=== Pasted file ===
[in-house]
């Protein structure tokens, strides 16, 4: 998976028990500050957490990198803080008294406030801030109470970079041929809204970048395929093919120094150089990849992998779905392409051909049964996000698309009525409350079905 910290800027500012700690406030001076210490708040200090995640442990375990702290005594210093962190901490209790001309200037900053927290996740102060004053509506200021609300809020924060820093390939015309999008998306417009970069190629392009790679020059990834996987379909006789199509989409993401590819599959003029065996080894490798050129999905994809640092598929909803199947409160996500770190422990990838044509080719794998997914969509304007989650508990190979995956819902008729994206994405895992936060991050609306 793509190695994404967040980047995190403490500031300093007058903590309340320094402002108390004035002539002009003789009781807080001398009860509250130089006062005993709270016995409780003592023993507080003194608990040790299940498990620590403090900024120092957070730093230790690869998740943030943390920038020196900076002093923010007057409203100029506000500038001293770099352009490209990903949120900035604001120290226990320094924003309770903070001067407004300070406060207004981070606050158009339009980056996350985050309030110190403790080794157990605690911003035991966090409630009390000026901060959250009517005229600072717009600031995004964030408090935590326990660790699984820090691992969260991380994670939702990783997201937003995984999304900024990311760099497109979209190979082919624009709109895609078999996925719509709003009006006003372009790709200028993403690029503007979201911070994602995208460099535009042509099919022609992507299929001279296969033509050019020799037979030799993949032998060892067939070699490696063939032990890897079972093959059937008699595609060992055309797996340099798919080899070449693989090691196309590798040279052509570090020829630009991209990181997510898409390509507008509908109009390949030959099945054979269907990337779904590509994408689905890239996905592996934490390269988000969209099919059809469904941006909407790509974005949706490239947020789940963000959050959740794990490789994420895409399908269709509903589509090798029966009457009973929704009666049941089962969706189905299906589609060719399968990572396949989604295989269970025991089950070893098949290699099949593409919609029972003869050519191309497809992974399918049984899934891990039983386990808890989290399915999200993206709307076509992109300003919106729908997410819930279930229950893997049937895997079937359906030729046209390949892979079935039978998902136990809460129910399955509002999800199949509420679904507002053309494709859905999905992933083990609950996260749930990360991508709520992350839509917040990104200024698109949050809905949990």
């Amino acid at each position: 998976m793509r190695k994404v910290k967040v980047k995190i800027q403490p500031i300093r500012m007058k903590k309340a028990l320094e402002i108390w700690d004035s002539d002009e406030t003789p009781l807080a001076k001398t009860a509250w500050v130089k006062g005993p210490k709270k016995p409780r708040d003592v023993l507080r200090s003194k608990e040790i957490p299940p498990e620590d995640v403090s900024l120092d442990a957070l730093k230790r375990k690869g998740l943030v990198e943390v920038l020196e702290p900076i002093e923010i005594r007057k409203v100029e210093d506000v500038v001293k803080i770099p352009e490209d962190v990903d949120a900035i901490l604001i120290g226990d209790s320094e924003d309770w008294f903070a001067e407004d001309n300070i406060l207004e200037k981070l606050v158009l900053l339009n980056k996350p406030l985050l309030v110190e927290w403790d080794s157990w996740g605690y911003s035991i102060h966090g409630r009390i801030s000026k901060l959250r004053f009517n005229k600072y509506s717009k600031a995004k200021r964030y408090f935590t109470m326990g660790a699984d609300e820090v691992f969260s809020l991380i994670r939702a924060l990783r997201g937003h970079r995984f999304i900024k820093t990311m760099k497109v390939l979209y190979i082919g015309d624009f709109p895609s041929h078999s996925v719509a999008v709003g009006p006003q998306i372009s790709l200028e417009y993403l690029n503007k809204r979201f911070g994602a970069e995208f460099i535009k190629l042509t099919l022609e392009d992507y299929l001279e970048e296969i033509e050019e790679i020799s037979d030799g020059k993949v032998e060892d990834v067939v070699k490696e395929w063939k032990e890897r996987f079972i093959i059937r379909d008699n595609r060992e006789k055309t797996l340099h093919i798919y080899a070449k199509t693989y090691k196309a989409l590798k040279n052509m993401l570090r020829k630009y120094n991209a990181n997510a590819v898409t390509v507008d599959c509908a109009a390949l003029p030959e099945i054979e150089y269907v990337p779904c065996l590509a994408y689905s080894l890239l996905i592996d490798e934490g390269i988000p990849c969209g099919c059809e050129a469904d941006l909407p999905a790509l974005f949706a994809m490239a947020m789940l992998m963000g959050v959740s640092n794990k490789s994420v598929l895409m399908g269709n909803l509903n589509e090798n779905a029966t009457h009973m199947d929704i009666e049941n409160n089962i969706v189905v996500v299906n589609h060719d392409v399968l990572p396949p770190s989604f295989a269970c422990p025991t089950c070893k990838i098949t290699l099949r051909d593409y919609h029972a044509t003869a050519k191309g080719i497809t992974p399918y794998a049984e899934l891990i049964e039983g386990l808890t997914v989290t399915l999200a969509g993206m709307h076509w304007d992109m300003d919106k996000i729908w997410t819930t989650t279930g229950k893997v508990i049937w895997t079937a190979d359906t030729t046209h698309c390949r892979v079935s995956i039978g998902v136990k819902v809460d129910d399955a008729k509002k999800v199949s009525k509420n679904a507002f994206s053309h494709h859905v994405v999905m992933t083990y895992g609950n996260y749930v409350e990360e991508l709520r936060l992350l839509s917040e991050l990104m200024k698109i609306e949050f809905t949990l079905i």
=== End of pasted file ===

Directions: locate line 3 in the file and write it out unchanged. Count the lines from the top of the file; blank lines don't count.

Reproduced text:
């Amino acid at each position: 998976m793509r190695k994404v910290k967040v980047k995190i800027q403490p500031i300093r500012m007058k903590k309340a028990l320094e402002i108390w700690d004035s002539d002009e406030t003789p009781l807080a001076k001398t009860a509250w500050v130089k006062g005993p210490k709270k016995p409780r708040d003592v023993l507080r200090s003194k608990e040790i957490p299940p498990e620590d995640v403090s900024l120092d442990a957070l730093k230790r375990k690869g998740l943030v990198e943390v920038l020196e702290p900076i002093e923010i005594r007057k409203v100029e210093d506000v500038v001293k803080i770099p352009e490209d962190v990903d949120a900035i901490l604001i120290g226990d209790s320094e924003d309770w008294f903070a001067e407004d001309n300070i406060l207004e200037k981070l606050v158009l900053l339009n980056k996350p406030l985050l309030v110190e927290w403790d080794s157990w996740g605690y911003s035991i102060h966090g409630r009390i801030s000026k901060l959250r004053f009517n005229k600072y509506s717009k600031a995004k200021r964030y408090f935590t109470m326990g660790a699984d609300e820090v691992f969260s809020l991380i994670r939702a924060l990783r997201g937003h970079r995984f999304i900024k820093t990311m760099k497109v390939l979209y190979i082919g015309d624009f709109p895609s041929h078999s996925v719509a999008v709003g009006p006003q998306i372009s790709l200028e417009y993403l690029n503007k809204r979201f911070g994602a970069e995208f460099i535009k190629l042509t099919l022609e392009d992507y299929l001279e970048e296969i033509e050019e790679i020799s037979d030799g020059k993949v032998e060892d990834v067939v070699k490696e395929w063939k032990e890897r996987f079972i093959i059937r379909d008699n595609r060992e006789k055309t797996l340099h093919i798919y080899a070449k199509t693989y090691k196309a989409l590798k040279n052509m993401l570090r020829k630009y120094n991209a990181n997510a590819v898409t390509v507008d599959c509908a109009a390949l003029p030959e099945i054979e150089y269907v990337p779904c065996l590509a994408y689905s080894l890239l996905i592996d490798e934490g390269i988000p990849c969209g099919c059809e050129a469904d941006l909407p999905a790509l974005f949706a994809m490239a947020m789940l992998m963000g959050v959740s640092n794990k490789s994420v598929l895409m399908g269709n909803l509903n589509e090798n779905a029966t009457h009973m199947d929704i009666e049941n409160n089962i969706v189905v996500v299906n589609h060719d392409v399968l990572p396949p770190s989604f295989a269970c422990p025991t089950c070893k990838i098949t290699l099949r051909d593409y919609h029972a044509t003869a050519k191309g080719i497809t992974p399918y794998a049984e899934l891990i049964e039983g386990l808890t997914v989290t399915l999200a969509g993206m709307h076509w304007d992109m300003d919106k996000i729908w997410t819930t989650t279930g229950k893997v508990i049937w895997t079937a190979d359906t030729t046209h698309c390949r892979v079935s995956i039978g998902v136990k819902v809460d129910d399955a008729k509002k999800v199949s009525k509420n679904a507002f994206s053309h494709h859905v994405v999905m992933t083990y895992g609950n996260y749930v409350e990360e991508l709520r936060l992350l839509s917040e991050l990104m200024k698109i609306e949050f809905t949990l079905i």